Wine Suggestion: The hot and sour flavours pair well with dry Rieslings, like the exhuberant Domaine Bott-Geyl Les Elements. Apples, zesty lemon, a hint of apricot and a taut freshness.

Hot and sour aubergine with sticky rice – serves 2

  • 150g sushi rice
  • 1 onion, sliced
  • 1 aubergine, chopped into bite-sized pieces
  • 1 tbsp veg oil
  • 2 tbsp golden caster sugar
  • 2 tbsp red wine vinegar
  • 2 tsp soy sauce, plus extra to serve
  • 2 tsp cornflour
  • 100g green beans, halved
  • 1 red chilli, shredded, plus extra to serve

Cook the rice according to the packet instructions.

Fry the onion and aubergine in the oil in a wide shallow pan with a lid until golden and softened. Stir it every few minutes.

Mix the sugar and vinegar together, then add the soy sauce and stir until the sugar dissolves. Add the cornflour and stir to dissolve.

Add the beans and red chilli to the pan and cook for 4 minutes with the lid on. Add the liquid mixture, stir and continue cooking for another 2 minutes with the lid on.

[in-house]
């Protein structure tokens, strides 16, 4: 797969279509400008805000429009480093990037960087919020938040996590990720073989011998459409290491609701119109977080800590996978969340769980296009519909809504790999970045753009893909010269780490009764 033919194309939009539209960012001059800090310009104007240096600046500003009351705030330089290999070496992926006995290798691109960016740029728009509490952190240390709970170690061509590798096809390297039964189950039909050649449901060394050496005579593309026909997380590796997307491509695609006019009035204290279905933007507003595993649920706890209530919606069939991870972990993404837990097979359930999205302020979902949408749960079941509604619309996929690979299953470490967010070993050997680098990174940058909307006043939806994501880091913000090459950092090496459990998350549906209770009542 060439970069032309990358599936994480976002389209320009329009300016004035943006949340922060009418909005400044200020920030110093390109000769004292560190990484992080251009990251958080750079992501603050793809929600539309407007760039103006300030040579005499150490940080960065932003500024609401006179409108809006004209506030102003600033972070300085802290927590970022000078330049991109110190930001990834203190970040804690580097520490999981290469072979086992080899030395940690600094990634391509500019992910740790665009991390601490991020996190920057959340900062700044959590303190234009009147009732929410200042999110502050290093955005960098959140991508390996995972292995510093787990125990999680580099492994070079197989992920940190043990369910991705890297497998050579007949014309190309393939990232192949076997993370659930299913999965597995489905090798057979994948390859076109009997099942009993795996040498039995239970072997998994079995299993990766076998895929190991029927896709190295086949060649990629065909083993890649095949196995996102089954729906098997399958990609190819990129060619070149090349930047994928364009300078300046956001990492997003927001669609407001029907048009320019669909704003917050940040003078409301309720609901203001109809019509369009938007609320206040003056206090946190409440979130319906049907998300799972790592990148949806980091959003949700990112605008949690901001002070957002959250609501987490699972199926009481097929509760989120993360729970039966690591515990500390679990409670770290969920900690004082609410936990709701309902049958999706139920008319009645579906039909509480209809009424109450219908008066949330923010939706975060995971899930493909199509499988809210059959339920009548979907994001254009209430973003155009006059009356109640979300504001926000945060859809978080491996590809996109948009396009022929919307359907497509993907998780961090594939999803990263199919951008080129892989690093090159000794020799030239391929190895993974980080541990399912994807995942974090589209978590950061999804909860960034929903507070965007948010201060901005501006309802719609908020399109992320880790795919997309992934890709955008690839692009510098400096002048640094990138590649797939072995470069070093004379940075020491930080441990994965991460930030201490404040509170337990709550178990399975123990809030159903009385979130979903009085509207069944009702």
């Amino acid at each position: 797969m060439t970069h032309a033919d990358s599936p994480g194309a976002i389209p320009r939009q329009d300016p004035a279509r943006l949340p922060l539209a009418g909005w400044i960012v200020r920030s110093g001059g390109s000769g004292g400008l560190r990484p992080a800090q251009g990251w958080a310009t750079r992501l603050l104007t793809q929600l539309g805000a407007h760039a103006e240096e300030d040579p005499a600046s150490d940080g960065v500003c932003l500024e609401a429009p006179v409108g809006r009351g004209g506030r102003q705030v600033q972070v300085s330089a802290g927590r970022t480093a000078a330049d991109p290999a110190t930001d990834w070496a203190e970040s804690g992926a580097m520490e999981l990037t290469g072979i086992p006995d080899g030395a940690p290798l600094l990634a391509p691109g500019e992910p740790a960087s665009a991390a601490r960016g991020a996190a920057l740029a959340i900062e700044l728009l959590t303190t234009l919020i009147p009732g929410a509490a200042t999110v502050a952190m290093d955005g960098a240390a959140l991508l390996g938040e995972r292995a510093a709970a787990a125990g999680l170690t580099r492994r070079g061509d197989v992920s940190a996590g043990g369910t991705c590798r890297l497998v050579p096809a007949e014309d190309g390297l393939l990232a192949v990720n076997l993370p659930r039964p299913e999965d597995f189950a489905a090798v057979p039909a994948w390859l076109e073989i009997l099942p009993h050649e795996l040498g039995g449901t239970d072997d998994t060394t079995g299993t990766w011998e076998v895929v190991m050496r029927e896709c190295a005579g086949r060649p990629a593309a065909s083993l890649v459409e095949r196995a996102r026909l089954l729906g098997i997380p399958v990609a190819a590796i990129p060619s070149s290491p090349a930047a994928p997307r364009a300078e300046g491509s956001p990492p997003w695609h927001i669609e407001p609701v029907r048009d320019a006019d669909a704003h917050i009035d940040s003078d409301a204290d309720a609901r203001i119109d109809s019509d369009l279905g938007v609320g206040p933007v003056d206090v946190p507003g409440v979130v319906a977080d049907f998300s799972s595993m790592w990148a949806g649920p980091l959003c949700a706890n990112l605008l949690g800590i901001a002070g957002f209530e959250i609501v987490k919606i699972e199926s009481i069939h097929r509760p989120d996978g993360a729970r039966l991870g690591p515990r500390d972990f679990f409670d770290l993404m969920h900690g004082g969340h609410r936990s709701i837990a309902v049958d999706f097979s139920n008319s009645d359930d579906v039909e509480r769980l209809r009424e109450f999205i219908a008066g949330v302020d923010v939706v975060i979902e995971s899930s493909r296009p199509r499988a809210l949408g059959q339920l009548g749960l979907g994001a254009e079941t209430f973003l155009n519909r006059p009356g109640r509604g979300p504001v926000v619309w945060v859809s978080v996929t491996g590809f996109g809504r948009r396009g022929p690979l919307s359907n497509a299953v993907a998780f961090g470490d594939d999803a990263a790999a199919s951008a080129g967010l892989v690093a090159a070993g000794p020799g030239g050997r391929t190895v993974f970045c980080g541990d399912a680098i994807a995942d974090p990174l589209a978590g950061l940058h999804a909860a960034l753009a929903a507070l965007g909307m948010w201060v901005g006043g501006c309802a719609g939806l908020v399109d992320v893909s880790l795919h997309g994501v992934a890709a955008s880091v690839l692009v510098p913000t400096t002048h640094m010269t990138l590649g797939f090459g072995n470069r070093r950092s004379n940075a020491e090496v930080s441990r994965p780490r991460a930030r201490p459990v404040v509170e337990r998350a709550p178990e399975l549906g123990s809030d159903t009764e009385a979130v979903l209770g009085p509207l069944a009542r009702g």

Serve with the rice and some extra soy sauce and chillies on the side.

(Original recipe by Kate Calder in Olive Magazine, June 2012.)

We’ve done this a few times this week. It’s a great side for a barbecue and it looks after itself in the oven while you organise everything else. Make it while you can still get local asparagus.

Roasted balsamic asparagus & cherry tomatoes – serves 4 as a side

  • 350g asparagus, snap off the woody ends and discard
  • 330g pack cherry tomatoes, halved
  • 2 tbsp olive oil
  • 1 tbsp balsamic vinegar
  • 50g feta, crumbled

Heat the oven to 200C/180C fan/gas 6.

Put the asparagus and cherry tomatoes onto a baking sheet and drizzle over the olive oil and balsamic. Season, then toss together. Bake for 15 minutes or until the asparagus is cooked through. Sprinkle over the feta to serve.

Saag Halloumi

This is a side dish really, but we had it mid-week as a main with some takeaway naan breads. Highly recommended! A halloumi version of the traditional paneer dish.

Wine Suggestion: An unoaked, dry Chardonnay like Domaine Ventenac’s Carole from Cabardès in southern France, which is light and fruit forward would be an ideal choice. Easy going but with layers of flavour and textures just like the dish itself.

Saag halloumi – serves 4 to 6 as a side (half to serve 2 as a main)

  • 500g spinach
  • ½ an onion, chopped